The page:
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Return to Murlock

 

Chapter 1

As Elian began his drive out of L.A., he looked in the rearview mirror to wave goodbye.There was only an empty street and a black and white cat sitting on the sidewalk.

He accelerated then swerved hard to speed away, roaring around gentle neighborhood traffic, zipping through stop signs, but he could not shake the emptiness he felt or the deep disappointment over his failure to find work.

He had been unemployed, off and on for six months and had run out of friends to stay with, so it seemed he had no choice but to head for Murlock, into the dusty central valley of his childhood. On the freeway entrance, he slowed and spotted a solitary figure dressed in a woolen cap and orange t-shirt, clutching a cardboard sign, “Need ride to Murlock.” He flashed back to the memory of unemployed migrant workers laid off from the tomato fields and lining the highway. Elian drove on, carefully avoiding the hitchhiker’s eyes and thinking, at least I’m not as bad off as that

All through his teens, Elian had dreamed of leaving to find his fortune in L.A. But here he was, age 21 and embarking on a road trip that would wind backwards to the small rural village that was his hometown. He knew he should have been angry and frustrated, but mainly, he felt empty and alone.

That summer had been a relatively comfortable one for Elian, living with his friends George and Rachel while he looked for his own apartment. Food and company had been abundant. He had even celebrated his 21 st birthday with them, but the stability at home contrasted with his difficulty keeping a job, any job. He felt he could not in good conscience stay and freeload any longer. Shaking his head, Elian sped up and closed the windows against the hot wind. Full of ambiguous emotions, he sought to settle his mind before the long drive, hoping to open his spirit to the freedom of the road.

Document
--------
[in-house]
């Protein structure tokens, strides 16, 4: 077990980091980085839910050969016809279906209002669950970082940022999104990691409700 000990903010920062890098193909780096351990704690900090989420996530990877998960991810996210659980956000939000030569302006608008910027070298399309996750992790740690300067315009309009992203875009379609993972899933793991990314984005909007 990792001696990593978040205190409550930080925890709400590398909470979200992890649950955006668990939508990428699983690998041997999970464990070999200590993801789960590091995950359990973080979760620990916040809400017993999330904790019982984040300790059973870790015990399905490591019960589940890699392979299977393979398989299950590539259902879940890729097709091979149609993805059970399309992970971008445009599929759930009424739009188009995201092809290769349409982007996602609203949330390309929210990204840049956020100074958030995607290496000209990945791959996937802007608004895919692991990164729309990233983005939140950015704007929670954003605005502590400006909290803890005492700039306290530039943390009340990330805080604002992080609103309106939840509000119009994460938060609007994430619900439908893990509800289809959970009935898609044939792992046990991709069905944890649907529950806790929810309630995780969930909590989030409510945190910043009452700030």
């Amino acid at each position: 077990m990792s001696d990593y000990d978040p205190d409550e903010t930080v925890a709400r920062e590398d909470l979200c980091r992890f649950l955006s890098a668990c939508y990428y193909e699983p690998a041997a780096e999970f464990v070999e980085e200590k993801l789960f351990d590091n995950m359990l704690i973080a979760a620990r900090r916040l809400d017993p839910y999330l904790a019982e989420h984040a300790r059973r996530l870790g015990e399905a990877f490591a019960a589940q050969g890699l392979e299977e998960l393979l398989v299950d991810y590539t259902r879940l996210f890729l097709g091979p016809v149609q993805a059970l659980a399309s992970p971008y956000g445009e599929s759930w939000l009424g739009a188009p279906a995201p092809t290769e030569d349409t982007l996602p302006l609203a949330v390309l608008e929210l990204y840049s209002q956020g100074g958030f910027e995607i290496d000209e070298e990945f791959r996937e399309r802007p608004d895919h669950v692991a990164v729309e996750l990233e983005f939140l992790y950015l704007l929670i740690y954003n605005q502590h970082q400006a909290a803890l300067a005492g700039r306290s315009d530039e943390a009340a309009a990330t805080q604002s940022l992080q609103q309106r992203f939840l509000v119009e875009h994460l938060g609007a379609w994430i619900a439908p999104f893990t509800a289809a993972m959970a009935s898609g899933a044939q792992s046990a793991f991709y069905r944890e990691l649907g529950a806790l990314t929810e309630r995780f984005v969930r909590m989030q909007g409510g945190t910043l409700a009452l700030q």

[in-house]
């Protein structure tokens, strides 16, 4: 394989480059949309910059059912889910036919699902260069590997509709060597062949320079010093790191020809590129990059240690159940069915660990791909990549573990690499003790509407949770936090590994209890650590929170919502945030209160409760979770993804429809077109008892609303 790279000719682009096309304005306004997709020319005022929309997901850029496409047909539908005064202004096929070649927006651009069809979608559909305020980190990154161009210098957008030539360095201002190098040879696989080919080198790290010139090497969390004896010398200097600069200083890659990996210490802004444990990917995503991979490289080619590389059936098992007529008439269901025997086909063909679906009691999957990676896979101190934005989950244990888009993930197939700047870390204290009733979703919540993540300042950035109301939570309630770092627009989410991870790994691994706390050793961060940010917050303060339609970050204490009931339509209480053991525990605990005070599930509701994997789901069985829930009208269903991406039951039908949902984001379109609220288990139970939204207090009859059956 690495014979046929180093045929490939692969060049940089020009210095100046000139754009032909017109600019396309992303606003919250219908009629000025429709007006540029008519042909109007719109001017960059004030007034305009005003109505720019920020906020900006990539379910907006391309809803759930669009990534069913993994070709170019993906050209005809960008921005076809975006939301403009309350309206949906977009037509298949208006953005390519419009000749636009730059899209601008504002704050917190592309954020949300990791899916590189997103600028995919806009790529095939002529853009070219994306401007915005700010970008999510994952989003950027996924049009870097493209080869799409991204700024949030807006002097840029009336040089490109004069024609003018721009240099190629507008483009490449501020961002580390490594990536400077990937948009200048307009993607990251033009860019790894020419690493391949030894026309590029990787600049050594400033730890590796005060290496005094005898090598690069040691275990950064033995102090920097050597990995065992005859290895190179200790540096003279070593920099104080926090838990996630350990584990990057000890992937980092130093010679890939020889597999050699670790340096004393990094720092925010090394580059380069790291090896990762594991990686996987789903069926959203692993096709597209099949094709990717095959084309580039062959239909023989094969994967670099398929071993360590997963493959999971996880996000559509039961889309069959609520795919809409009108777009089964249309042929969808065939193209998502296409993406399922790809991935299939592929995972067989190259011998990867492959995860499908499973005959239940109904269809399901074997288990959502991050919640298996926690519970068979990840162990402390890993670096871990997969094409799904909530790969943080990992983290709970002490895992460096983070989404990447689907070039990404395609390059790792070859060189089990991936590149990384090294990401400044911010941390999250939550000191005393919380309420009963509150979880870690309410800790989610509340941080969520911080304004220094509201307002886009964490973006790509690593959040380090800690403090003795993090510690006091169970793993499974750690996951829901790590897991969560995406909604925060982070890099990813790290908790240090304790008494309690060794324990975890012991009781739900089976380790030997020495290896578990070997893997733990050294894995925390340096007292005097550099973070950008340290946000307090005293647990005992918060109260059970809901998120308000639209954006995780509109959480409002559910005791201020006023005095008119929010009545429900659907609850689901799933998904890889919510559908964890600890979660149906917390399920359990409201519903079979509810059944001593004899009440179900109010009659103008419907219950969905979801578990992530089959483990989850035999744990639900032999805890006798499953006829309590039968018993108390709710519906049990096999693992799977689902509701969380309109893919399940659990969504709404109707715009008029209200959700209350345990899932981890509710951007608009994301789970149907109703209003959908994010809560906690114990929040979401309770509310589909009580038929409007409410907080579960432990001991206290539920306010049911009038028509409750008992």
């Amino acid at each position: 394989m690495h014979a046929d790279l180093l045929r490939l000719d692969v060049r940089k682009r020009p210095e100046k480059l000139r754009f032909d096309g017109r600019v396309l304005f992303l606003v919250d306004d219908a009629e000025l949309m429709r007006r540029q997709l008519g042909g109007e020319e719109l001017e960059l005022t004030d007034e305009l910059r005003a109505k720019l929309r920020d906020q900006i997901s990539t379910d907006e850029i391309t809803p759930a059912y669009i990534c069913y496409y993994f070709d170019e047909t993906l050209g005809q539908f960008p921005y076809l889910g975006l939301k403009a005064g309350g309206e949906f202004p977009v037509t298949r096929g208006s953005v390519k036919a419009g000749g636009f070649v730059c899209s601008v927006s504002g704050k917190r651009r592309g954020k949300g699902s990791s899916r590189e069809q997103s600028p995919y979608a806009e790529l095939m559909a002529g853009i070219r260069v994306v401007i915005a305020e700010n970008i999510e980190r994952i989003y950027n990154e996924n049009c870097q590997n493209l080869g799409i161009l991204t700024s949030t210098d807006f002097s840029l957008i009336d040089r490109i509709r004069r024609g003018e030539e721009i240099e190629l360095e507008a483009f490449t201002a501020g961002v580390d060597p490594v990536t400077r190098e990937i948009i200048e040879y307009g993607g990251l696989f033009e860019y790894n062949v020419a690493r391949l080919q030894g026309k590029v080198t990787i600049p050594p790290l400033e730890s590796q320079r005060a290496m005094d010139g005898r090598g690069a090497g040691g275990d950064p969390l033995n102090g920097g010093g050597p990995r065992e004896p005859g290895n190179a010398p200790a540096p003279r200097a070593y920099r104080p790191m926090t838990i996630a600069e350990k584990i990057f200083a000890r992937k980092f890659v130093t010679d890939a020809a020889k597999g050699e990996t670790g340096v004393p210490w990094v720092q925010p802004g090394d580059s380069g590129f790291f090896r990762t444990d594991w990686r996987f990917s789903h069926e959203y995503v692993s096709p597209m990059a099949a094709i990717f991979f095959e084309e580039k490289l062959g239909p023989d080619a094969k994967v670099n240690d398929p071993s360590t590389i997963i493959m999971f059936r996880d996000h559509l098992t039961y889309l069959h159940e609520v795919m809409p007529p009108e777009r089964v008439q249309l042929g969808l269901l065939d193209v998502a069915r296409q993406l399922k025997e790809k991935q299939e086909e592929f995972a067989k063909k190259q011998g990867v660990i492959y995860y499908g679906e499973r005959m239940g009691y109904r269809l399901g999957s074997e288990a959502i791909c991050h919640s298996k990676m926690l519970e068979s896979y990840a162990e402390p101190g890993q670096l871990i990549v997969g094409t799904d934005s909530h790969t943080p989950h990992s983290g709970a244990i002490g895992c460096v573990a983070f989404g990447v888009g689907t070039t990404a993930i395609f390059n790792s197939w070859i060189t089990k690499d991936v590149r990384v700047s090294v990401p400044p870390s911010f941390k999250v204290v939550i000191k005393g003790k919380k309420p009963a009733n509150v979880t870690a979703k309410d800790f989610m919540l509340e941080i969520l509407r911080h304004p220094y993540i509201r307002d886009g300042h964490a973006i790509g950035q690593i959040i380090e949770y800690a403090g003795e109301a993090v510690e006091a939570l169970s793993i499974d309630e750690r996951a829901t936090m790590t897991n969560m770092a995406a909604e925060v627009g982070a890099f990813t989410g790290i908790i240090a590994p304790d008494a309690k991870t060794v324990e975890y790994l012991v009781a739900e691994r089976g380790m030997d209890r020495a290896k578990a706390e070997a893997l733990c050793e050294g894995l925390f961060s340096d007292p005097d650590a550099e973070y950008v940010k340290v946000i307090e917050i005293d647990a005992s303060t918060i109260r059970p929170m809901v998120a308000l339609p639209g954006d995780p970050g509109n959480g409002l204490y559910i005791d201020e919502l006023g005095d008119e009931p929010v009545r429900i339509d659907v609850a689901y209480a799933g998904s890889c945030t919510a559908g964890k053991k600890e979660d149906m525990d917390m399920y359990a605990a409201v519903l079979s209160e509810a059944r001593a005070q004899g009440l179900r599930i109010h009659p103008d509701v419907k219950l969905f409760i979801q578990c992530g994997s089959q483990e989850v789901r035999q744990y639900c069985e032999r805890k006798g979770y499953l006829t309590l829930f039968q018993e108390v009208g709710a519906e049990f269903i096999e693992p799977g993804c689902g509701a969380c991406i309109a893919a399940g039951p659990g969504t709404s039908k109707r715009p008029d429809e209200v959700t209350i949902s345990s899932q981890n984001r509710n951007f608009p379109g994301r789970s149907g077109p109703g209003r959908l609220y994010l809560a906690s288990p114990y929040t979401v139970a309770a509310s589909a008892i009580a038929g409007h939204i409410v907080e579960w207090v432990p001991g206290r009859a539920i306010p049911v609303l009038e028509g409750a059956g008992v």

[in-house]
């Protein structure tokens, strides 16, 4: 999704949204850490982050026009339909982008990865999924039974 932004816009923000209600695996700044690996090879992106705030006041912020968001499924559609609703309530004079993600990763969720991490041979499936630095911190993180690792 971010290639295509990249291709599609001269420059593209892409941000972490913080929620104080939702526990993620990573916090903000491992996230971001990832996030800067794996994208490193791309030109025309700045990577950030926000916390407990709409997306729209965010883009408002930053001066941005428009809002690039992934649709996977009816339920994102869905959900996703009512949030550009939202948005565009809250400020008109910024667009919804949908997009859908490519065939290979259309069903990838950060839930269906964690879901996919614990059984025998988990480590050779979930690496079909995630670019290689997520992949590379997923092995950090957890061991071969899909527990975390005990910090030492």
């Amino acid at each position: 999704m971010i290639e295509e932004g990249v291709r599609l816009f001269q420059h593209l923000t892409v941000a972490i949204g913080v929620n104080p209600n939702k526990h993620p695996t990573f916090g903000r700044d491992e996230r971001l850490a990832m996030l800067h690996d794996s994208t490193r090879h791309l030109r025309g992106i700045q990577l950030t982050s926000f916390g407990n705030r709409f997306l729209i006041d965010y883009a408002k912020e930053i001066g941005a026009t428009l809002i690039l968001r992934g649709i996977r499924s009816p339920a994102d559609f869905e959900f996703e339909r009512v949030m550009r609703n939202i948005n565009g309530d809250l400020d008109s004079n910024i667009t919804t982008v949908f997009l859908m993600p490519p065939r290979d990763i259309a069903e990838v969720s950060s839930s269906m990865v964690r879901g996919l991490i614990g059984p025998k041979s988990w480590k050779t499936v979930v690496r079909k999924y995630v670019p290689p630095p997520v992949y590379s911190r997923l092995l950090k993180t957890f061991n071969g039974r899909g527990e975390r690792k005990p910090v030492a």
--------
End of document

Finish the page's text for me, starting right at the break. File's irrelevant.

He decided to pull off the freeway to eat the lunch Rachel had insisted he take with him. He knew that hunger and fatigue would push him into the depression that hovered in his mind. At the first rest stop, he got off the freeway, parked near a sunny picnic bench and took out a plastic wrapped sandwich. As he began eating, a very large, long-haired ginger cat emerged from under a bush and cautiously approached, seeming to grow bigger and bigger as it came near.

Elian stared and thought, this cat is the size of a pit bull and it moves like an African lion. He examined the cat closely. Stray cats had always been a part of his childhood, a bright spot in the chaos of his family life, offering a bit of warmth in exchange for only a bit of food and a modicum of attention.

“Mew.”

“I know, I been hungry too. Here.” Elian wondered if he was making a mistake feeding this oddly large cat but the animal ate slowly and politely. Despite its size, the cat seemed like all the other cats he had known growing up, polite, cautious and interested mainly in food. “You’re a big boy aren’t you?” On closer examination, the cat seemed rather thin despite the large face surrounded by a red furry ruff. It had tufted ears and a long haired coat. It looks like an underfed stray, he thought. When it finished eating, the cat looked up with hazel eyes and trilled.

“You got good manners cat,” he said with mock severity, “you’ll go a long way with that attitude.” He was able to reach over and stroke the animal’s head. The cat looked up solemnly then to Elian's surprise, lightly jumped through the half opened car window.